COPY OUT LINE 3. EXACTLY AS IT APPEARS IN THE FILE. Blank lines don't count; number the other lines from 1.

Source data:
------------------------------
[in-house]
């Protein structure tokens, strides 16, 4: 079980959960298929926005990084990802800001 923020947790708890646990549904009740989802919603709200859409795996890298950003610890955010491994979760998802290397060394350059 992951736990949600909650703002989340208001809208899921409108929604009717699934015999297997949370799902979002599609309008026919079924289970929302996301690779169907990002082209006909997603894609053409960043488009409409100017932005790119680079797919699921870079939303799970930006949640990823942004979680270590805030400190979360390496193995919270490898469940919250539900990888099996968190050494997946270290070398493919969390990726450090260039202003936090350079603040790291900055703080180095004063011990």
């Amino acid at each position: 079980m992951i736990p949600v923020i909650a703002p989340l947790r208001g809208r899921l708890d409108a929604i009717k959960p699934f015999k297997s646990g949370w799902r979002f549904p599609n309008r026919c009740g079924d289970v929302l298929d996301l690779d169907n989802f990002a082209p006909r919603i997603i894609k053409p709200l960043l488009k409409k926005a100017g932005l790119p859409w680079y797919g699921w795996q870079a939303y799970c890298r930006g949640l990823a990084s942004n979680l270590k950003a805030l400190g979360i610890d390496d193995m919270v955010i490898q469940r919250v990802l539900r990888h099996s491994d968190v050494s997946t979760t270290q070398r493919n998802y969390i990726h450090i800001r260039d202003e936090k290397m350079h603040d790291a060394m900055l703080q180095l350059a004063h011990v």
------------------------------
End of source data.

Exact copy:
């Amino acid at each position: 079980m992951i736990p949600v923020i909650a703002p989340l947790r208001g809208r899921l708890d409108a929604i009717k959960p699934f015999k297997s646990g949370w799902r979002f549904p599609n309008r026919c009740g079924d289970v929302l298929d996301l690779d169907n989802f990002a082209p006909r919603i997603i894609k053409p709200l960043l488009k409409k926005a100017g932005l790119p859409w680079y797919g699921w795996q870079a939303y799970c890298r930006g949640l990823a990084s942004n979680l270590k950003a805030l400190g979360i610890d390496d193995m919270v955010i490898q469940r919250v990802l539900r990888h099996s491994d968190v050494s997946t979760t270290q070398r493919n998802y969390i990726h450090i800001r260039d202003e936090k290397m350079h603040d790291a060394m900055l703080q180095l350059a004063h011990v």